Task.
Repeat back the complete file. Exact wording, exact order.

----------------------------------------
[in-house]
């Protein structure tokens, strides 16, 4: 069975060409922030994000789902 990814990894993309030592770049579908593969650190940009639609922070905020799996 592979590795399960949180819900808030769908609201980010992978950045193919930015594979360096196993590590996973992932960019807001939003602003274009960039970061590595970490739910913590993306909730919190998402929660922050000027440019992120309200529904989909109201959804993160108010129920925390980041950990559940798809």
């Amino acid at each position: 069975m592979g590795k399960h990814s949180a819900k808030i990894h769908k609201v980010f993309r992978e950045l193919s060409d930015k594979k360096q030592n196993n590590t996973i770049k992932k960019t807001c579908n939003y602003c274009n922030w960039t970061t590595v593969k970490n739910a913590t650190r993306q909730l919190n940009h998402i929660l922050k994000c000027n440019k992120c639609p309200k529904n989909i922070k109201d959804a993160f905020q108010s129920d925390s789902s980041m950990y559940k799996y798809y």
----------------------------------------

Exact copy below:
[in-house]
């Protein structure tokens, strides 16, 4: 069975060409922030994000789902 990814990894993309030592770049579908593969650190940009639609922070905020799996 592979590795399960949180819900808030769908609201980010992978950045193919930015594979360096196993590590996973992932960019807001939003602003274009960039970061590595970490739910913590993306909730919190998402929660922050000027440019992120309200529904989909109201959804993160108010129920925390980041950990559940798809």
């Amino acid at each position: 069975m592979g590795k399960h990814s949180a819900k808030i990894h769908k609201v980010f993309r992978e950045l193919s060409d930015k594979k360096q030592n196993n590590t996973i770049k992932k960019t807001c579908n939003y602003c274009n922030w960039t970061t590595v593969k970490n739910a913590t650190r993306q909730l919190n940009h998402i929660l922050k994000c000027n440019k992120c639609p309200k529904n989909i922070k109201d959804a993160f905020q108010s129920d925390s789902s980041m950990y559940k799996y798809y």